The Divorce, Dissolution and Separation Act was passed by Parliament in 2020. The purpose of the Act is to remove fault from divorce, helping couples to separate and divorce without blaming each other.

I am particularly happy with the change. Removing fault from the divorce petition, the first stage of the divorce process, should reduce the animosity and help divorcing couples have a good divorce.

Family Lawyer Consultation with client

This is certainly how I prefer to act for my clients during a divorce. However, I do acknowledge, and regularly come across situations, when it is necessary to take a firmer approach. In any event, I am confident that the Act, once implemented, will reduce conflict allowing couples to agree child-focused arrangements and fair financial settlements.

In my view, the change will also help if you are unsure about starting divorce proceedings. You may consider speaking to a family lawyer and/or initiating the process sooner. This is because you no longer need to worry about what you have said about your spouse in your divorce petition and how they might react. For more information about starting divorce proceedings, read my article here.

The Current Law

Currently there is one ground for divorce, the irretrievable breakdown of the marriage. You must rely on one of the five following facts:

  • Adultery
  • Behaviour
  • Desertion – 2 years
  • 2 years’ separation with consent
  • 5 years’ separation

If you have not been separated for more than 2 years then you are left with two options. If adultery is not applicable then you must rely on behaviour. This is the fact that requires you to blame your spouse. Whilst the types of behaviour can be mild, this can sometimes not be enough to satisfy the court. The recent case of Owens v Owens 2018, where Mrs Owens was not permitted to divorce her husband because her behaviour examples were considered too flimsy, highlighted how out of date the law relating to divorce is.

What does No Fault mean for Divorce?

The Act will make the following changes to the current law:

  • The five facts above will be replaced with a statement to show the irretrievable breakdown
  • The other party will not be able to contest the divorce
  • It will provide an option for a joint application
  • They will remove old fashioned legal terms with plain English
  • Decree Nisi will be called a conditional order and Decree Absolute will be called a final order

When does No Fault Divorce start?

The government is still working on the implementation. It is hoped that you will be able to start your no fault divorce in Autumn 2021 or the beginning of 2022.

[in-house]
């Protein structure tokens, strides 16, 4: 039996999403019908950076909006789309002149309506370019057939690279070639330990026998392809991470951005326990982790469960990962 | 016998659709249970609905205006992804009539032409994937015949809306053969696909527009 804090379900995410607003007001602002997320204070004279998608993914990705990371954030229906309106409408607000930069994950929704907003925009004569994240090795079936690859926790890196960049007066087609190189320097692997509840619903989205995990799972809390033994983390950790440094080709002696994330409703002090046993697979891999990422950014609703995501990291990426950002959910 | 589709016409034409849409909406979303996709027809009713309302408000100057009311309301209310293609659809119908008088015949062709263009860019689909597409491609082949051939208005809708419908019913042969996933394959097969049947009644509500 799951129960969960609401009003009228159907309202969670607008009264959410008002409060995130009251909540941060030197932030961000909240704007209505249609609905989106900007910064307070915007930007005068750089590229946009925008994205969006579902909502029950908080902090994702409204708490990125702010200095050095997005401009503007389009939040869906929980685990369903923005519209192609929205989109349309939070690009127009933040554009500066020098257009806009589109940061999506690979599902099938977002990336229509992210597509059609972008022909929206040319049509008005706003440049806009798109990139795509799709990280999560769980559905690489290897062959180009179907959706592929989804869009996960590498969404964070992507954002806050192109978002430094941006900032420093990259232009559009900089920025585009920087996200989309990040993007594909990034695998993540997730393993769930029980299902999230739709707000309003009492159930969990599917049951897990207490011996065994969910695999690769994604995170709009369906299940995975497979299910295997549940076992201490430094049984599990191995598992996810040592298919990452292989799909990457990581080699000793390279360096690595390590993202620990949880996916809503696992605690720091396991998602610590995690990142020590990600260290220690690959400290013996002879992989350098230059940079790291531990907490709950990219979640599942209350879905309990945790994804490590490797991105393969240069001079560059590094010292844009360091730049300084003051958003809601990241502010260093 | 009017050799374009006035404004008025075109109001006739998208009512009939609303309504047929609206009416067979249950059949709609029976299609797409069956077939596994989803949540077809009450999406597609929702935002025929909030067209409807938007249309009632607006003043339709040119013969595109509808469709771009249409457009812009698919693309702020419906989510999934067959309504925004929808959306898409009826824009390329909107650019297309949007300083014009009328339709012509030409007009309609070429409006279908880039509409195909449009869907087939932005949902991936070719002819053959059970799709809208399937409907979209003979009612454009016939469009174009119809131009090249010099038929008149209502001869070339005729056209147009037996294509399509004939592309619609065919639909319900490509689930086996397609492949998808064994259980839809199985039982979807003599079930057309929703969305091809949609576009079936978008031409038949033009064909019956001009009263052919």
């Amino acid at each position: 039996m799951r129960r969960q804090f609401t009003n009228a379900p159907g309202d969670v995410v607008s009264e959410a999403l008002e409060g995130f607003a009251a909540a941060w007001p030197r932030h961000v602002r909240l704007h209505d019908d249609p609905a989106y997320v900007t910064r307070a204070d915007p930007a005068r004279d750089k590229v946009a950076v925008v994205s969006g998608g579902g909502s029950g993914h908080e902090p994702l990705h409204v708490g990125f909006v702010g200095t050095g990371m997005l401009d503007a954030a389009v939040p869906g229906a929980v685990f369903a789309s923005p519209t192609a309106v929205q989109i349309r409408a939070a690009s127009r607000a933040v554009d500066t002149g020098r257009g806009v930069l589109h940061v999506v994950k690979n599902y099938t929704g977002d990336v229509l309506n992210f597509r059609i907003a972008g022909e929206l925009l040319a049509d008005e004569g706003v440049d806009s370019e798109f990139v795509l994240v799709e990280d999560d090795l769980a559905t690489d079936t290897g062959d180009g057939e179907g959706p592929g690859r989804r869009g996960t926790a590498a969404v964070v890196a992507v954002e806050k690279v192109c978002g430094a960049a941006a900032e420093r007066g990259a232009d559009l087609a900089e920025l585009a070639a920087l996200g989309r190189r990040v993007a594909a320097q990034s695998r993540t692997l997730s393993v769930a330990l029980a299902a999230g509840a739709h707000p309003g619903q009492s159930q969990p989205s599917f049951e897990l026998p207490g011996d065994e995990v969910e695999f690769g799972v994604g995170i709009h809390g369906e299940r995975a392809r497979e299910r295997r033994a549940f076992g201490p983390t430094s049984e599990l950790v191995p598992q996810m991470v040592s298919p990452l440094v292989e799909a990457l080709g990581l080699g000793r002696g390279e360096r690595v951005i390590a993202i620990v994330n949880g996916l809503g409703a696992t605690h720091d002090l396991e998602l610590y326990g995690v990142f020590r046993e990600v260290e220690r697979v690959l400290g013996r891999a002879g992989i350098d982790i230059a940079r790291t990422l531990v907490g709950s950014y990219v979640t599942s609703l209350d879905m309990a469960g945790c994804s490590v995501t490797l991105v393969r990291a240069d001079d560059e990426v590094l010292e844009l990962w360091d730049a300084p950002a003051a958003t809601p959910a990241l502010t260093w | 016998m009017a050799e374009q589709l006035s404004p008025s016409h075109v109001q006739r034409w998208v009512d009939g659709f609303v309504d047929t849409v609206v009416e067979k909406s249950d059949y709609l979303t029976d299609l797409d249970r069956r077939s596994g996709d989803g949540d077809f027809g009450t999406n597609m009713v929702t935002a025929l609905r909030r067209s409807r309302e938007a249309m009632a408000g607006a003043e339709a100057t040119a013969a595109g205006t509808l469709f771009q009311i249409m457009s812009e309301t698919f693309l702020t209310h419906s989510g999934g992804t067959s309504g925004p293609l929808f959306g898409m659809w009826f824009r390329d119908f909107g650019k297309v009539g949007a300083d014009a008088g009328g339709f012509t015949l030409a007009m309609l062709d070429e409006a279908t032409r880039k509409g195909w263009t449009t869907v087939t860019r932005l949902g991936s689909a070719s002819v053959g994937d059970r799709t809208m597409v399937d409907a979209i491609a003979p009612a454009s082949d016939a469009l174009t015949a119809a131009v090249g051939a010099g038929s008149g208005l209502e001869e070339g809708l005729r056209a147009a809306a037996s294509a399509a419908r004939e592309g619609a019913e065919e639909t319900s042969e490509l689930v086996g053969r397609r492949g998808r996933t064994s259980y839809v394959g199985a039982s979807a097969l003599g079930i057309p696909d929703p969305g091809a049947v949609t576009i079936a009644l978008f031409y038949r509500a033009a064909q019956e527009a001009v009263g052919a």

Can I have a good divorce before No Fault Divorce starts?

Absolutely! I actively encourage it. Having a good divorce is largely reliant on how you and your spouse approach the divorce. It is also important to engage a divorce lawyer who shares your approach. The current divorce procedure should be used to have a good divorce if you cannot wait until the end of 2021 or the beginning of 2022 to start divorce proceedings.

If you need help with your divorce or if would like to make an initial consultation to speak to me about your divorce.

Do call me on 0203 916 5585 or

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Posted by admin in Divorce
Domestic Violence and Domestic Abuse

Domestic Violence and Domestic Abuse

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What is Domestic Violence and Domestic Abuse?

Domestic violence or abuse includes all kinds of physical, psychological, sexual, financial and emotional abuse between people who are, or were, in a relationship with each other or are family members over the age of 16. There is no statutory definition of domestic abuse, however the domestic abuse bill will create one.

Domestic violence or abuse may include:

  • Assault
  • Rape
  • Damaging property
  • Threats
  • Criticism
  • Harassment
  • Controlling behaviour, such as:
      • Isolating someone from sources of support;
      • Reducing their independence;
      • Trying to control their behaviour; or
      • Exploiting them
  • Coercive behaviour, such as trying to harm, punish or frighten someone by use of:
      • Violence;
      • Threats;
      • Humiliation; or
      • Intimidation

What is coercive control?

Domestic abuse